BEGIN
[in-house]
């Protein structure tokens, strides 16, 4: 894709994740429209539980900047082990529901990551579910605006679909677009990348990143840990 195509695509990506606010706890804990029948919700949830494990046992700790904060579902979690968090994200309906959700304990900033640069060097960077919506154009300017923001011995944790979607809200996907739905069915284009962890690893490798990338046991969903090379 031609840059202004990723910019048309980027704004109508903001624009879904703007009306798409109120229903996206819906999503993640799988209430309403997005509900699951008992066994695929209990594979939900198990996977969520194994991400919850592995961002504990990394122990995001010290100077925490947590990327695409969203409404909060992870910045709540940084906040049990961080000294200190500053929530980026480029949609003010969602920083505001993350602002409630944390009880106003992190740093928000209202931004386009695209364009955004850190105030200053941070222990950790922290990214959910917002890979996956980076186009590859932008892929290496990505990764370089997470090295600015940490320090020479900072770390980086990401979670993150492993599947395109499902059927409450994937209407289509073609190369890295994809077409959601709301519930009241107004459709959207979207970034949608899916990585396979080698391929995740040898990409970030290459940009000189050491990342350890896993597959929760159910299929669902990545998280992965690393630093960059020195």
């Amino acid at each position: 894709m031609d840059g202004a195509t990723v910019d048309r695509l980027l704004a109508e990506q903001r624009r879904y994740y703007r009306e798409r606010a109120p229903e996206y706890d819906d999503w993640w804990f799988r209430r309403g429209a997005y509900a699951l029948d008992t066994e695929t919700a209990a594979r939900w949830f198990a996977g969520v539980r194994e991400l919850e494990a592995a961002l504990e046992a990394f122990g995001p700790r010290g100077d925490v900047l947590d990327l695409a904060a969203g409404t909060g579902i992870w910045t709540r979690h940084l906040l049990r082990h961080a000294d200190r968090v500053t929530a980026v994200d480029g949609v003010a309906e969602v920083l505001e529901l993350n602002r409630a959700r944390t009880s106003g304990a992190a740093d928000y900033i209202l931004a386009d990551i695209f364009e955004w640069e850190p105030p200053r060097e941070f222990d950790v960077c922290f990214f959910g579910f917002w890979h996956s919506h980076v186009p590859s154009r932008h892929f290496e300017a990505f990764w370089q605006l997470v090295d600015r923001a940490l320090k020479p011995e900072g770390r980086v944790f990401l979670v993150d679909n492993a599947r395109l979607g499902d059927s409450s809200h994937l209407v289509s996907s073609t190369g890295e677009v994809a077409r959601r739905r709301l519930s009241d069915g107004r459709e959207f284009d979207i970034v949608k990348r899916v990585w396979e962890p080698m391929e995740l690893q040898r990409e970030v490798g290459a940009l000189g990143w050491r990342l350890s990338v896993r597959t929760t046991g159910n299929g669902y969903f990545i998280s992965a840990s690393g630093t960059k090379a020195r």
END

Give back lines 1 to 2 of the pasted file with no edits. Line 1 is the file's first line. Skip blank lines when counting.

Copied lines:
[in-house]
């Protein structure tokens, strides 16, 4: 894709994740429209539980900047082990529901990551579910605006679909677009990348990143840990 195509695509990506606010706890804990029948919700949830494990046992700790904060579902979690968090994200309906959700304990900033640069060097960077919506154009300017923001011995944790979607809200996907739905069915284009962890690893490798990338046991969903090379 031609840059202004990723910019048309980027704004109508903001624009879904703007009306798409109120229903996206819906999503993640799988209430309403997005509900699951008992066994695929209990594979939900198990996977969520194994991400919850592995961002504990990394122990995001010290100077925490947590990327695409969203409404909060992870910045709540940084906040049990961080000294200190500053929530980026480029949609003010969602920083505001993350602002409630944390009880106003992190740093928000209202931004386009695209364009955004850190105030200053941070222990950790922290990214959910917002890979996956980076186009590859932008892929290496990505990764370089997470090295600015940490320090020479900072770390980086990401979670993150492993599947395109499902059927409450994937209407289509073609190369890295994809077409959601709301519930009241107004459709959207979207970034949608899916990585396979080698391929995740040898990409970030290459940009000189050491990342350890896993597959929760159910299929669902990545998280992965690393630093960059020195």